Wikipedia Edit-a-thon Celebrates Women From Isle of Skye
Thirteen new articles about women from the Isle of Skye have been added to Wikipedia to mark 100 years of women's suffrage. The biographies were researched and written during a two-day edit-a-thon organised by the island's Atlas Arts project.  Among the women added to Wikipedia were Ann MacKinnon and Dr Alexandrina Matilda MacPhail.  Both attended sick and wounded close to frontlines during World War One.  Dr MacPhail, who was born in Knock, Sleat, in 1860 was a physician who graduated from the London School of Medicine for Women.  In 1887 she became a missionary and doctor in India, where she founded what would become a large hospital in Madras. During World War One she worked for the Scottish Women's Hospitals for Foreign Service as a doctor in Serbia and France.  Honours that Dr MacPhail received during her lifetime included a silver Kaisar-i-Hind Medal for public services in India from the Indian Viceroy, and in 1930 she was awarded an OBE. Ms MacKinnon, who was from Waternish, tended to wounded soldiers while under enemy fire during World War One.  France awarded her the military award the Croix de Guerre for her bravery.  The nurse moved to the USA in 1928 and joined the Frontier Nursing Service. Ms MacKinnon worked as a hospital superintendent at Hayden Hospital in Kentucky, and was a founding member of The Kentucky State Association of Midwives in 1930.  She died in 1953 and was buried at Wendover, Kentucky.  Shona Cameron, of Atlas Arts and helped to organise the Women of Skye Edit-a-thon, said: "We are thrilled by how well the event went. The participants were enthusiastic and really embraced the challenge. It was wonderful to see so many new articles created, and people leave with the skills to continue to edit and update Wikipedia entries.  There are so many amazing stories of women of Skye who have been overlooked or erased from the history books - this was a small step towards addressing this issue and showcasing some of these incredible women and their work."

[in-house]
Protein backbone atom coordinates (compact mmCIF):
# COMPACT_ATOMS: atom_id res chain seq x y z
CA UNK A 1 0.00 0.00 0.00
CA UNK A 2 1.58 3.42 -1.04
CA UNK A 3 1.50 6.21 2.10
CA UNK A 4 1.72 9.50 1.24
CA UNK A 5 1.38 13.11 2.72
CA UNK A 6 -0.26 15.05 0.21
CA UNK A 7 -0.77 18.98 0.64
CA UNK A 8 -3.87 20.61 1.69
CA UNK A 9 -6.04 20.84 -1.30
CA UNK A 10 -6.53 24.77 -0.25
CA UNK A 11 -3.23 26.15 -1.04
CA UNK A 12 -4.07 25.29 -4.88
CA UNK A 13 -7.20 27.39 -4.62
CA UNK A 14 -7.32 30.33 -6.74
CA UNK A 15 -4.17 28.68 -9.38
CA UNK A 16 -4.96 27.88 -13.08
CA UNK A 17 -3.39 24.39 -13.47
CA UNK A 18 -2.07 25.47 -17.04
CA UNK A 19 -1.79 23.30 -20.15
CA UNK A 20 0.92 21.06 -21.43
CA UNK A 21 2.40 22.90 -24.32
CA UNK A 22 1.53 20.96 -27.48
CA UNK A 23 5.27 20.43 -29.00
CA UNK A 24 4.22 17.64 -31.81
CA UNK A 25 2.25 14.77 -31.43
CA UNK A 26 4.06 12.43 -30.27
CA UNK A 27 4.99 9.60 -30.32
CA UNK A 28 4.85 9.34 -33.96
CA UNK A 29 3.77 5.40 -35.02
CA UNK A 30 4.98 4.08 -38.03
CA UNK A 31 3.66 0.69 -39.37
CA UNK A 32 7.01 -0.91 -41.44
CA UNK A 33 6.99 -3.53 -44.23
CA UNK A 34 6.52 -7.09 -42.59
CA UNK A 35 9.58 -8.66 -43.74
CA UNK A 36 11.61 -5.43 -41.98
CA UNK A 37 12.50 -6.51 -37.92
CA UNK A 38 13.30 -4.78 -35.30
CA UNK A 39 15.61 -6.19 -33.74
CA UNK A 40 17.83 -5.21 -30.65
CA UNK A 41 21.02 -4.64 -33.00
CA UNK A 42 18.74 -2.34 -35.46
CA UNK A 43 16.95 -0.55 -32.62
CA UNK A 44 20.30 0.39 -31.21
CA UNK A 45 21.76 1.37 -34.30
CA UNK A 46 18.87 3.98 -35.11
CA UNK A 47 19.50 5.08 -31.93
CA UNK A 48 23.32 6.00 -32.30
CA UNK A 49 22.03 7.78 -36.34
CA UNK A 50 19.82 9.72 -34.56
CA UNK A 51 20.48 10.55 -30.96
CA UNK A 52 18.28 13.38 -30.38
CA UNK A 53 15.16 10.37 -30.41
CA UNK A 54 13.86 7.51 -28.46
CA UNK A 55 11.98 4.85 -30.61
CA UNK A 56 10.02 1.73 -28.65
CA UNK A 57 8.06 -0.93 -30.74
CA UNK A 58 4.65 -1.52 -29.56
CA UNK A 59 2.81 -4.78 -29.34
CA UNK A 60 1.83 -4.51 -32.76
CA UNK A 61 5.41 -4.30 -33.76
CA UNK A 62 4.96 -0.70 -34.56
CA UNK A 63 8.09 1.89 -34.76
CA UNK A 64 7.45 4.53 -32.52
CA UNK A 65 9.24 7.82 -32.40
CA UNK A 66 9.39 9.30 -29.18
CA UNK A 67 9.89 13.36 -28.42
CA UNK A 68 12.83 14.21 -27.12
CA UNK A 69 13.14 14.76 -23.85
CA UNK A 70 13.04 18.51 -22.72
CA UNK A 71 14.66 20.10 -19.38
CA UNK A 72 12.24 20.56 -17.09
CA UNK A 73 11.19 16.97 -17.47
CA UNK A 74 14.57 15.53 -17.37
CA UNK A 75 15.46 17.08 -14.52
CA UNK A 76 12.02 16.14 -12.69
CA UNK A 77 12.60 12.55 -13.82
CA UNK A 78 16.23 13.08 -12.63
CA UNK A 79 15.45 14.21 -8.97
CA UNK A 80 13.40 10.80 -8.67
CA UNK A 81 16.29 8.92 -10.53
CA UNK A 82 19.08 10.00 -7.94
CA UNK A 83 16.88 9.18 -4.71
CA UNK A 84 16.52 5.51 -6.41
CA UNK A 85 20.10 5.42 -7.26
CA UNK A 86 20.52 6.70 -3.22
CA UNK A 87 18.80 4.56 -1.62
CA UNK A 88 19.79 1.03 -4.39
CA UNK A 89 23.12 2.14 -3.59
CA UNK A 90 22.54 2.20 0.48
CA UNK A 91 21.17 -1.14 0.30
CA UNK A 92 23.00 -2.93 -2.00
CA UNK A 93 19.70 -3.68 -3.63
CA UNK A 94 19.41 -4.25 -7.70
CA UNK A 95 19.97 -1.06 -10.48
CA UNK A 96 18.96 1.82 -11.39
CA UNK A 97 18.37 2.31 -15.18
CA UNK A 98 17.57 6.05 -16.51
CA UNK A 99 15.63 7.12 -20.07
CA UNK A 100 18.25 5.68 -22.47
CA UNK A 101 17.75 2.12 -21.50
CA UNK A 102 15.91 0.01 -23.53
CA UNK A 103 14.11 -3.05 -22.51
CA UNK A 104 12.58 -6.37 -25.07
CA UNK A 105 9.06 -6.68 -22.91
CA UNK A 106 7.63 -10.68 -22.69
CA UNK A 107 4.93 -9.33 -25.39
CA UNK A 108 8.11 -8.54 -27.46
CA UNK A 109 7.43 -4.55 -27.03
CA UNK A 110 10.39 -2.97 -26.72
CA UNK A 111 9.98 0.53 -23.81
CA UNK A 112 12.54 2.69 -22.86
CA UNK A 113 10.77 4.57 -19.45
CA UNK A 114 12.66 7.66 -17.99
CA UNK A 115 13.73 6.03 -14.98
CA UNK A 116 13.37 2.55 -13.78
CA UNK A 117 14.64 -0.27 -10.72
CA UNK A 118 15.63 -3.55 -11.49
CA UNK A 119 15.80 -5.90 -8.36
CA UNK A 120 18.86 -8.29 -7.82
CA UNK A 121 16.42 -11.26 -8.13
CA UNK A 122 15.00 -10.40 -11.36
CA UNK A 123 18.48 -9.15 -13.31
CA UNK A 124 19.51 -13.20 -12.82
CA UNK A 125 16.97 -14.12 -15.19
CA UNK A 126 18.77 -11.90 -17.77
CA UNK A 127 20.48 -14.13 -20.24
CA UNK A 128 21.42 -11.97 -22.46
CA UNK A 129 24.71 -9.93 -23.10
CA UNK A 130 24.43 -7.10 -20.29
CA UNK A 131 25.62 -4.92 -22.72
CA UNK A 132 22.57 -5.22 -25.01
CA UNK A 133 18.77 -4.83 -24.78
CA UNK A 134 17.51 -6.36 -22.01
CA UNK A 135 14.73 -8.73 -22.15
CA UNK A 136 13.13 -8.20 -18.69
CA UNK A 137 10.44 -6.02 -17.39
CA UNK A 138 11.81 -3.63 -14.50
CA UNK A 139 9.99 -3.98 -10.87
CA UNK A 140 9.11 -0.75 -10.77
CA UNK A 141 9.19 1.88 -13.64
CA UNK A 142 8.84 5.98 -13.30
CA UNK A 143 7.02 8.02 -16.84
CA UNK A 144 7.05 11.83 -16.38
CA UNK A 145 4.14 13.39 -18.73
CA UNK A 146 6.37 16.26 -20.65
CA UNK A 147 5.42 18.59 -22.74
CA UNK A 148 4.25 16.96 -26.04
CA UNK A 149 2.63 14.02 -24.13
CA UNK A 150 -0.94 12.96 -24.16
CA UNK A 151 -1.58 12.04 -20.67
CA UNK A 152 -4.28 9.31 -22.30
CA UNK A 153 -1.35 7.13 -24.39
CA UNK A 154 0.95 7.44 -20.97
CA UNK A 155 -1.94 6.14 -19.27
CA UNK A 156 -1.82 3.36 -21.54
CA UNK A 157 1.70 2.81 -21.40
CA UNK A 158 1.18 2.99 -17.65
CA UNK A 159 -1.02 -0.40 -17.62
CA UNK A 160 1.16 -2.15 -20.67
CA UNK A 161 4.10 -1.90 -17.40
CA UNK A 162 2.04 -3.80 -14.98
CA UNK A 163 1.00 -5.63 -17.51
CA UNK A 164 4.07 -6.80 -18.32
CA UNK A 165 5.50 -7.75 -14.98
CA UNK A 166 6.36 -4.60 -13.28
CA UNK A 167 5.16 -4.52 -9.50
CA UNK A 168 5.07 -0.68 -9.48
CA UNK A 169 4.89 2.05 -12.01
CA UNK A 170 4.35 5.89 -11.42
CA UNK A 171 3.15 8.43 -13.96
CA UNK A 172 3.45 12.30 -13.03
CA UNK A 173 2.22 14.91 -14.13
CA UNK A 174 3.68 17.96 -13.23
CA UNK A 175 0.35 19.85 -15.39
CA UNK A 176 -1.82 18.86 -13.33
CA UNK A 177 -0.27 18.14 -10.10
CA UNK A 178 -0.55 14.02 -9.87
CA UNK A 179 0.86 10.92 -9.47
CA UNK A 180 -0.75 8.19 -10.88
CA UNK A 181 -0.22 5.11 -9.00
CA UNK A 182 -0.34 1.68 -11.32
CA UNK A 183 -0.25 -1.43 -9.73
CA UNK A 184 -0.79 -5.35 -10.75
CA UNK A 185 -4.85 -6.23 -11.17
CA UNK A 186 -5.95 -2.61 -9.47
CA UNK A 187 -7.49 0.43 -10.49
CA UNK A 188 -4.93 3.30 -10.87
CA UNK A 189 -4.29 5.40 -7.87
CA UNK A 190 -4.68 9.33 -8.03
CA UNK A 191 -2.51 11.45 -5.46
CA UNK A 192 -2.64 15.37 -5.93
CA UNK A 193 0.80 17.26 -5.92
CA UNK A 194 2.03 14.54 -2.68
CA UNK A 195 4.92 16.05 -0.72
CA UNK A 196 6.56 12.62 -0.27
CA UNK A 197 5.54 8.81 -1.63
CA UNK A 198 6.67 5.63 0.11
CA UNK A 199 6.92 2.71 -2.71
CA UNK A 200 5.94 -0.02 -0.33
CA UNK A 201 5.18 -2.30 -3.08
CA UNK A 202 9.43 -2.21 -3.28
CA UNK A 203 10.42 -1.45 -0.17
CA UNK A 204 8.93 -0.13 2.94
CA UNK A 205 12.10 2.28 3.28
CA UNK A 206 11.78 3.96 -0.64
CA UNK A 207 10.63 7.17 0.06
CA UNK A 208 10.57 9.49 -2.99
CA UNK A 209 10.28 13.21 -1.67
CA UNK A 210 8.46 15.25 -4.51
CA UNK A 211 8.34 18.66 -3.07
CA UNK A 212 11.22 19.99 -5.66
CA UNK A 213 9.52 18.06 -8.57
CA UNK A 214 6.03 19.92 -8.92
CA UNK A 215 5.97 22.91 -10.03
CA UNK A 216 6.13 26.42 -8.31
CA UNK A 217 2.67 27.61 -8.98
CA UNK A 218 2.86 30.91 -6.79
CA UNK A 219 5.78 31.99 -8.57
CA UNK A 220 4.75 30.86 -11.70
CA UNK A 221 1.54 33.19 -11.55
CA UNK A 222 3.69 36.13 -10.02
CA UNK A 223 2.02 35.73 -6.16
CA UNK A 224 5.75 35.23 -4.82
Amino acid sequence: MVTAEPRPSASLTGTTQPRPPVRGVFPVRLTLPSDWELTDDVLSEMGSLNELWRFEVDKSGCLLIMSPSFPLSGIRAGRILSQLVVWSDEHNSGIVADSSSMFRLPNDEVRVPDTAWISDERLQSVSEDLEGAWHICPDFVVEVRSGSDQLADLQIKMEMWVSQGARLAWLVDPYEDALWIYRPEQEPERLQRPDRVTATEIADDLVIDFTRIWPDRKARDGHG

The Government Has Failed on Brexit, It's Time to Ask the Voter Says Ming Campbell